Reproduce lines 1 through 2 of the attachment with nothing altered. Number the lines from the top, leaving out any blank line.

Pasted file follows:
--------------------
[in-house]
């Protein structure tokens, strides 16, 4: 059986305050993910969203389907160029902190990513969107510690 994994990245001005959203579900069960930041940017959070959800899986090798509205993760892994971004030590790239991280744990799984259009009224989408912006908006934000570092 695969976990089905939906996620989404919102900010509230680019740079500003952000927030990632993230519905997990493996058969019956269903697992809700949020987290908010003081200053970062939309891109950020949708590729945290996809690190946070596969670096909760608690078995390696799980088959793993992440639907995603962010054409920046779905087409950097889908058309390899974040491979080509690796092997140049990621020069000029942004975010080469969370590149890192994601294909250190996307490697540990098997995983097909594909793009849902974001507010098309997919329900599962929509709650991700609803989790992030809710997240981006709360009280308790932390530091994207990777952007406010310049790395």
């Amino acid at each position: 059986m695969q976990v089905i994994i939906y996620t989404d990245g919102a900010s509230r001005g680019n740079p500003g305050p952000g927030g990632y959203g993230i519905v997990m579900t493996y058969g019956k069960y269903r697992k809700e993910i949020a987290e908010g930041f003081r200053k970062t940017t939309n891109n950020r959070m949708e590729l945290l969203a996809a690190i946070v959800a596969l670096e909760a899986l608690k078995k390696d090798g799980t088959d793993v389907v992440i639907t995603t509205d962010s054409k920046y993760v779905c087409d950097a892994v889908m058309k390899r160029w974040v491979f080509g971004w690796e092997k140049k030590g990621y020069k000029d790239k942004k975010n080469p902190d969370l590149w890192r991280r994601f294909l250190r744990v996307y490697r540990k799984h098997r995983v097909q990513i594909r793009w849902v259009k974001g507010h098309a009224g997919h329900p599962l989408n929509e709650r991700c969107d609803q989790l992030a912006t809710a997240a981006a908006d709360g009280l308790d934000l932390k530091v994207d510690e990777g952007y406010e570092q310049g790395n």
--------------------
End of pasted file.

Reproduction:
[in-house]
């Protein structure tokens, strides 16, 4: 059986305050993910969203389907160029902190990513969107510690 994994990245001005959203579900069960930041940017959070959800899986090798509205993760892994971004030590790239991280744990799984259009009224989408912006908006934000570092 695969976990089905939906996620989404919102900010509230680019740079500003952000927030990632993230519905997990493996058969019956269903697992809700949020987290908010003081200053970062939309891109950020949708590729945290996809690190946070596969670096909760608690078995390696799980088959793993992440639907995603962010054409920046779905087409950097889908058309390899974040491979080509690796092997140049990621020069000029942004975010080469969370590149890192994601294909250190996307490697540990098997995983097909594909793009849902974001507010098309997919329900599962929509709650991700609803989790992030809710997240981006709360009280308790932390530091994207990777952007406010310049790395």